Report: Smoking costs Wyoming $242 million a year
CHEYENNE, Wyo. (AP) - Smoking claims 720 lives and costs $242 million in health care expenditures and lost productivity in Wyoming each year, a report said.
By contrast, the state collects $14.8 million a year in tobacco settlement payments and $5.5 million in tobacco excise taxes, the report from the U.S. Centers for Disease Control and Prevention said.
"Unless Wyoming implements an excise tax increase that reduces tobacco use, Wyoming taxpayers can expect their annual tax bill from tobacco use to continue to rise year after year," said Jan Drury, director of advocacy for the American Heart Association.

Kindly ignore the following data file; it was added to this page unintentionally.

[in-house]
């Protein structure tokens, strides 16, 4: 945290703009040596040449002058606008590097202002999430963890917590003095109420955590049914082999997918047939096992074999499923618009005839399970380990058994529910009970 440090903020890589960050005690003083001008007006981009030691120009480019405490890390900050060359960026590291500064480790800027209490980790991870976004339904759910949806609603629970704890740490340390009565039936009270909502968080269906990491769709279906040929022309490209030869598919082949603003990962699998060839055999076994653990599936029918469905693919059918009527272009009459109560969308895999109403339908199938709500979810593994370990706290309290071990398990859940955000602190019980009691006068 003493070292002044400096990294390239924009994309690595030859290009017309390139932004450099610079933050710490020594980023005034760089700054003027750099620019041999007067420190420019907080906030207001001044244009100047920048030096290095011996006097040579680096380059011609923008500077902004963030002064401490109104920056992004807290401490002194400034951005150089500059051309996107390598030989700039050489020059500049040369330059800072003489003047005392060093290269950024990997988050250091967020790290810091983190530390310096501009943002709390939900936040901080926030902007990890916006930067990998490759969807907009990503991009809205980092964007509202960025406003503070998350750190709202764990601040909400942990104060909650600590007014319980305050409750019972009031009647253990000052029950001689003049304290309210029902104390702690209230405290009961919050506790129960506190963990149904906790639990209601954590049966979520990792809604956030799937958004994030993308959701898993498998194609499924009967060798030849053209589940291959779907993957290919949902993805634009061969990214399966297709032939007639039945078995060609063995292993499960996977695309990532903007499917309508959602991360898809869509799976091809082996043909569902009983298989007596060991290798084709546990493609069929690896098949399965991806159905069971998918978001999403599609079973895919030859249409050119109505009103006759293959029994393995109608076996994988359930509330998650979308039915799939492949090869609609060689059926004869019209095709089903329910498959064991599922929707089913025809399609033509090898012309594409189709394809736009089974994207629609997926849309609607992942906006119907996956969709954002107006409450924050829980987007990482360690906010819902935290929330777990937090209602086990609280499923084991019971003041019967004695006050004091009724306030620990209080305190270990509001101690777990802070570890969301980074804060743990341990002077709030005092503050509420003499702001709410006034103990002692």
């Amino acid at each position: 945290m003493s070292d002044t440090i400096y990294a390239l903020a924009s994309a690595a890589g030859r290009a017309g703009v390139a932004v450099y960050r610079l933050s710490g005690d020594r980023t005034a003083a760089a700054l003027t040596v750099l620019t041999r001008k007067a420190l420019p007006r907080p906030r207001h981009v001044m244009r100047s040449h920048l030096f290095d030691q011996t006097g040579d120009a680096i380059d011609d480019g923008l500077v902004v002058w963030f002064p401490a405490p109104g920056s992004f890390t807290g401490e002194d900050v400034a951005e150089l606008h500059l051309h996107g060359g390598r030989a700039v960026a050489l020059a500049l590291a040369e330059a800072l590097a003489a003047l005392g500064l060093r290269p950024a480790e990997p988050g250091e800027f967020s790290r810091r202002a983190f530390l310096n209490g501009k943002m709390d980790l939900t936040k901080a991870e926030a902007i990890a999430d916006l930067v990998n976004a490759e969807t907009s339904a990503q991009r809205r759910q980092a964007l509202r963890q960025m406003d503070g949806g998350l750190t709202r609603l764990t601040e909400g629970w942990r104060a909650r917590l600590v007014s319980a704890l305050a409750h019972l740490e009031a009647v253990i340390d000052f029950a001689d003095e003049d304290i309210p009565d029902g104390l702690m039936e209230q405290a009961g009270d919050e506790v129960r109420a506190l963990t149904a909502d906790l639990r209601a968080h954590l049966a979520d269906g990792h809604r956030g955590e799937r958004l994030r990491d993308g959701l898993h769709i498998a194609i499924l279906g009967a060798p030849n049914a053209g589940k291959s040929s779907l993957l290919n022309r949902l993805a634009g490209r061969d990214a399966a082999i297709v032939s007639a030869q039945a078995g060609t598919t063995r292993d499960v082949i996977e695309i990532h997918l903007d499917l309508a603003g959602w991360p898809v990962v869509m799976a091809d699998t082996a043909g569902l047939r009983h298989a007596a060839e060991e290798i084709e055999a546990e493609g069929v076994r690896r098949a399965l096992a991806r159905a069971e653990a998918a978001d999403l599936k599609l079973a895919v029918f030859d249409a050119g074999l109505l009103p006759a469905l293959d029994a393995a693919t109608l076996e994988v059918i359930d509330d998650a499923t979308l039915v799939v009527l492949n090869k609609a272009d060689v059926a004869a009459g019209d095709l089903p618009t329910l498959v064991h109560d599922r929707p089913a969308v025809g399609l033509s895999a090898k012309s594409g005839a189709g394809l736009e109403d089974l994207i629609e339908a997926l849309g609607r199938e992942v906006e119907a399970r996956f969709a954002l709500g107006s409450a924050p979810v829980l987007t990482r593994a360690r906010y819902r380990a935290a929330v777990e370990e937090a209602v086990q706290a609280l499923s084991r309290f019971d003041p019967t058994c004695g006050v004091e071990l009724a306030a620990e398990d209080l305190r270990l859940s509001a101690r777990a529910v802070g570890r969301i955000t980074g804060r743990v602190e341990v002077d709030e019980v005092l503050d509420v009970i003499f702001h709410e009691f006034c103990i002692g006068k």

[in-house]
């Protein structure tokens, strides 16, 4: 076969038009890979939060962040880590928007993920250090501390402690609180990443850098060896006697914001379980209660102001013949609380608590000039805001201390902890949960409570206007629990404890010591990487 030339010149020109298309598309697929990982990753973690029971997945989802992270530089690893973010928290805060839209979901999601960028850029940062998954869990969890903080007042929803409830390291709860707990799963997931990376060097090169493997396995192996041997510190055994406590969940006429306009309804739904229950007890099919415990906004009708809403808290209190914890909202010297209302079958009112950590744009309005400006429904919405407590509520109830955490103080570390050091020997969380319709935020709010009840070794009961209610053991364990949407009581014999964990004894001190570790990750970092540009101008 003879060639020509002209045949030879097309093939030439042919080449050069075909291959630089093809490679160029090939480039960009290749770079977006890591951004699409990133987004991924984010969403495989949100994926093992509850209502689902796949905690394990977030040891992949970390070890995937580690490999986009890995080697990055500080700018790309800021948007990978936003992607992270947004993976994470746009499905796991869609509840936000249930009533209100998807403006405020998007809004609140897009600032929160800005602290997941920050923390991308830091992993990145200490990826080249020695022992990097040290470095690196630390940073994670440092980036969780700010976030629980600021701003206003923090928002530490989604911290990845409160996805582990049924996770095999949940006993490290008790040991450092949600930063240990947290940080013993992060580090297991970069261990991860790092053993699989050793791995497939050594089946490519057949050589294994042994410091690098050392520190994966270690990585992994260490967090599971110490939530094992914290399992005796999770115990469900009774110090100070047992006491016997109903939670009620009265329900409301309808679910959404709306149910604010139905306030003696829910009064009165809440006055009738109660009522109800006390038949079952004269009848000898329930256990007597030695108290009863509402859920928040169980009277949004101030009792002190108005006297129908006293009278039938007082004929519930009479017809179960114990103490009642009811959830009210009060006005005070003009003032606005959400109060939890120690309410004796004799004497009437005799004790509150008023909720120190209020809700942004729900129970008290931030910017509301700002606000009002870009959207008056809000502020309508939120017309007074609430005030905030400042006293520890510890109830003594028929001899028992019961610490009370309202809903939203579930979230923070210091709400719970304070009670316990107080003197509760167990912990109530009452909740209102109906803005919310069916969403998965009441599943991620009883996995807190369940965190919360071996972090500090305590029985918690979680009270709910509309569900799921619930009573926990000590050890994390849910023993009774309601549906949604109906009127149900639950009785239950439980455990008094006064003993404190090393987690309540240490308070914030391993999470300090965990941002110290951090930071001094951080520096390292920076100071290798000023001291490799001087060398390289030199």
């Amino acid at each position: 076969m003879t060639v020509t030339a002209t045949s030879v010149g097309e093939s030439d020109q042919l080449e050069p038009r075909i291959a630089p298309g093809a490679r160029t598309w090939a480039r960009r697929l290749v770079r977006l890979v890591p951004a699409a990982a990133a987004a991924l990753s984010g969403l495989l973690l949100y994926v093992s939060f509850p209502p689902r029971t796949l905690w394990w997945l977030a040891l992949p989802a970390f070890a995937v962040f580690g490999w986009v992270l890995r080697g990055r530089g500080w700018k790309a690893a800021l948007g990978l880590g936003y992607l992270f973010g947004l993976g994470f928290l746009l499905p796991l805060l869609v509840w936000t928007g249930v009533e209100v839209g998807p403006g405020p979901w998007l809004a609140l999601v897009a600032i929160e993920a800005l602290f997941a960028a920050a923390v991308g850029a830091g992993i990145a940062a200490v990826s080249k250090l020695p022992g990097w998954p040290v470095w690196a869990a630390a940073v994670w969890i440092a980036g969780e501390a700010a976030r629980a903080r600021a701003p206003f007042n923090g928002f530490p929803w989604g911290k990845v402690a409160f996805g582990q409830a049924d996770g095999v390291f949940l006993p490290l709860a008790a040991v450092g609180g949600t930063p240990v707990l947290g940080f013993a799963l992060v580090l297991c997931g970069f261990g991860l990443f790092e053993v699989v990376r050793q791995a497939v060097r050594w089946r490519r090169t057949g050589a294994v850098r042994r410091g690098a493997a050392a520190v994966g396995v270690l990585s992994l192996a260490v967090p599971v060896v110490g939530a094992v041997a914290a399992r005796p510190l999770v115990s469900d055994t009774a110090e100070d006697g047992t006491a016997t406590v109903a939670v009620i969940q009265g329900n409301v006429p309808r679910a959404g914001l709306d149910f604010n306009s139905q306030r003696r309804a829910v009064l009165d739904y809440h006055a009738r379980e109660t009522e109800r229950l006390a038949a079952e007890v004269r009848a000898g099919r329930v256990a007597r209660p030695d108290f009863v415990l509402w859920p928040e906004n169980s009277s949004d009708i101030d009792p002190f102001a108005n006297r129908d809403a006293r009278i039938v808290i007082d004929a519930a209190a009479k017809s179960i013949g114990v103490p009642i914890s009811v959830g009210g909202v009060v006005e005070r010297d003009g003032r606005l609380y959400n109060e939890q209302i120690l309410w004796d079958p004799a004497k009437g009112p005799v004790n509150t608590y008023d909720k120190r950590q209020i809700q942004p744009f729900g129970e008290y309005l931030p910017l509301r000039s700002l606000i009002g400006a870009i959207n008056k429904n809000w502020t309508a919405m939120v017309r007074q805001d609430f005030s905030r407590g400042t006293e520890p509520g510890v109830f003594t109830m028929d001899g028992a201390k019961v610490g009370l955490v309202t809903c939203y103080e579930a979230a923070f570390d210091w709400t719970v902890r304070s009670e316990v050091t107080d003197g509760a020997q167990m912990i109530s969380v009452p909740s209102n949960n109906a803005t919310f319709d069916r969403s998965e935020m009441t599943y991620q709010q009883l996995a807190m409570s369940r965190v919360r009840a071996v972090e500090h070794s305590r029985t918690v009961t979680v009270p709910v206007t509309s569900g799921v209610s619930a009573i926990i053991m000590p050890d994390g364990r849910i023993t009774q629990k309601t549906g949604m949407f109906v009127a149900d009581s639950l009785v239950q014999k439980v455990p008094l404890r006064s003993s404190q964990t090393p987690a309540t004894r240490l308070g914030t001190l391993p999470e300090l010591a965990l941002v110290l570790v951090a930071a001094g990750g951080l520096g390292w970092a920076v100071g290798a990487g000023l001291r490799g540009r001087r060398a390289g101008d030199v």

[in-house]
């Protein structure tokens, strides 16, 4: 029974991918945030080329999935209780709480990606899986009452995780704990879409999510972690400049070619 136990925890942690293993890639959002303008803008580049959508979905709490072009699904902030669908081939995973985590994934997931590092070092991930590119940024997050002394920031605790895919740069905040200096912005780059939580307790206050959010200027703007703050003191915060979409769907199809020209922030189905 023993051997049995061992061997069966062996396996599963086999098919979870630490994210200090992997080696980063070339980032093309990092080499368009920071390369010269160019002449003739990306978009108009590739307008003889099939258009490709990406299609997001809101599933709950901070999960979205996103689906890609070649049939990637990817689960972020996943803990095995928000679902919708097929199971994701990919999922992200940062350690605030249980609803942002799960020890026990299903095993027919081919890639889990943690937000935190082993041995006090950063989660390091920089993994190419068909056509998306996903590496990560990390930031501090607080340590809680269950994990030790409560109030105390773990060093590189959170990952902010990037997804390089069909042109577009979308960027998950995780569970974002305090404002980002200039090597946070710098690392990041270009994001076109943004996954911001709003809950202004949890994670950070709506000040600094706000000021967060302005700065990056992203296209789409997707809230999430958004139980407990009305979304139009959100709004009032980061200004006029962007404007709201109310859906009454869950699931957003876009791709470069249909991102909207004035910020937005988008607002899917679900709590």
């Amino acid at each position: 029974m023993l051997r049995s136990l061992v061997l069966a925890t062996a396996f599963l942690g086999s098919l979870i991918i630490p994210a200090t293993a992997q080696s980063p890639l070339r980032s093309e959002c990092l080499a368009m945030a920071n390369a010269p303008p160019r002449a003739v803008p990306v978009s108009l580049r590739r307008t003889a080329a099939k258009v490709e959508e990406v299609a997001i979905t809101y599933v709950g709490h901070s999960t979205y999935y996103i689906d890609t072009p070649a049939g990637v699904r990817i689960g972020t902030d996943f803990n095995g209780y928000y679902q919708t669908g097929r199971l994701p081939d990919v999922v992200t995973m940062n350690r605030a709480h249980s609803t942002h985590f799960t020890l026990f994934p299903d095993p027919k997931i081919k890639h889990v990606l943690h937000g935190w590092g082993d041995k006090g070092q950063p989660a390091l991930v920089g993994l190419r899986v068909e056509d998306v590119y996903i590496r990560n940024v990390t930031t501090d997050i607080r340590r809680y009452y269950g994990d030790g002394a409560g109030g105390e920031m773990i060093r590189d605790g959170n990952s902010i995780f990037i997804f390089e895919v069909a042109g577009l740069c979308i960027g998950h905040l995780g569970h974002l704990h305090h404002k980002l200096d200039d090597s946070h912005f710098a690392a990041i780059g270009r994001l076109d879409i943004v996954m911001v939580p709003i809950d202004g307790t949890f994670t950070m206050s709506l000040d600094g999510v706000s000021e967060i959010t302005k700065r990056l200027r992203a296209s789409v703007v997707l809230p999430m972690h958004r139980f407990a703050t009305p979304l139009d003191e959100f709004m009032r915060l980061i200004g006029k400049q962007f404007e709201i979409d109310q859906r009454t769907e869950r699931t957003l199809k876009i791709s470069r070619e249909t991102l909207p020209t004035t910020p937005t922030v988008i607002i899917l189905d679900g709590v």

Wyoming's excise tax on a pack of cigarettes is 12 cents. Of surrounding states, cigarette taxes range from 18 cents in Montana to 69.6 cents in Utah.
Between 1993 and 1998, smoking-caused health care costs rose 49.3 percent in Wyoming, the report said. In addition, 12,900 Wyoming children alive today will die prematurely because of smoking, the CDC said.